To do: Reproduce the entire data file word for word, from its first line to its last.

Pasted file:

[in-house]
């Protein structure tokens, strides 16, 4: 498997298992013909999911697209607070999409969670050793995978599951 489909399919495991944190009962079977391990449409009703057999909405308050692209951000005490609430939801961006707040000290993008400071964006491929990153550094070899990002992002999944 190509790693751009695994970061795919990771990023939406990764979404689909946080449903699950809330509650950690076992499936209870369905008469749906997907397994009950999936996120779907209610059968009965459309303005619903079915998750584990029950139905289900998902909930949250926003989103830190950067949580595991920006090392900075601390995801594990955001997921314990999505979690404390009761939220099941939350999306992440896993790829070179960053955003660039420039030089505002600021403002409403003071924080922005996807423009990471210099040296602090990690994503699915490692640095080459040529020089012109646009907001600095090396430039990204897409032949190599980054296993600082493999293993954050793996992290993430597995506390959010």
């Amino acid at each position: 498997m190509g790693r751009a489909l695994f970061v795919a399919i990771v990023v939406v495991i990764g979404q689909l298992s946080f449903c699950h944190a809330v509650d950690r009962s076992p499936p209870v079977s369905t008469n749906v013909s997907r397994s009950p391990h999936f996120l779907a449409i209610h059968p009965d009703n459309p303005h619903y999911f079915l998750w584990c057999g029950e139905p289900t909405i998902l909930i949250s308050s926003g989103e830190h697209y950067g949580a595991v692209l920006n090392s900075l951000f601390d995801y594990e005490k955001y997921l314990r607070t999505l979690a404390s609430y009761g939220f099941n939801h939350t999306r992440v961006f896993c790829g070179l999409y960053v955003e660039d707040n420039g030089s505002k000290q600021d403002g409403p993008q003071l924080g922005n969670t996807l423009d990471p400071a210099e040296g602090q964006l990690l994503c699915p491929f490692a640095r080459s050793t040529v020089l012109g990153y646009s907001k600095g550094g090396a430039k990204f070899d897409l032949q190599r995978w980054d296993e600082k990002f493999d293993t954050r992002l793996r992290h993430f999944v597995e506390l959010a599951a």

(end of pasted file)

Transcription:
[in-house]
């Protein structure tokens, strides 16, 4: 498997298992013909999911697209607070999409969670050793995978599951 489909399919495991944190009962079977391990449409009703057999909405308050692209951000005490609430939801961006707040000290993008400071964006491929990153550094070899990002992002999944 190509790693751009695994970061795919990771990023939406990764979404689909946080449903699950809330509650950690076992499936209870369905008469749906997907397994009950999936996120779907209610059968009965459309303005619903079915998750584990029950139905289900998902909930949250926003989103830190950067949580595991920006090392900075601390995801594990955001997921314990999505979690404390009761939220099941939350999306992440896993790829070179960053955003660039420039030089505002600021403002409403003071924080922005996807423009990471210099040296602090990690994503699915490692640095080459040529020089012109646009907001600095090396430039990204897409032949190599980054296993600082493999293993954050793996992290993430597995506390959010």
């Amino acid at each position: 498997m190509g790693r751009a489909l695994f970061v795919a399919i990771v990023v939406v495991i990764g979404q689909l298992s946080f449903c699950h944190a809330v509650d950690r009962s076992p499936p209870v079977s369905t008469n749906v013909s997907r397994s009950p391990h999936f996120l779907a449409i209610h059968p009965d009703n459309p303005h619903y999911f079915l998750w584990c057999g029950e139905p289900t909405i998902l909930i949250s308050s926003g989103e830190h697209y950067g949580a595991v692209l920006n090392s900075l951000f601390d995801y594990e005490k955001y997921l314990r607070t999505l979690a404390s609430y009761g939220f099941n939801h939350t999306r992440v961006f896993c790829g070179l999409y960053v955003e660039d707040n420039g030089s505002k000290q600021d403002g409403p993008q003071l924080g922005n969670t996807l423009d990471p400071a210099e040296g602090q964006l990690l994503c699915p491929f490692a640095r080459s050793t040529v020089l012109g990153y646009s907001k600095g550094g090396a430039k990204f070899d897409l032949q190599r995978w980054d296993e600082k990002f493999d293993t954050r992002l793996r992290h993430f999944v597995e506390l959010a599951a």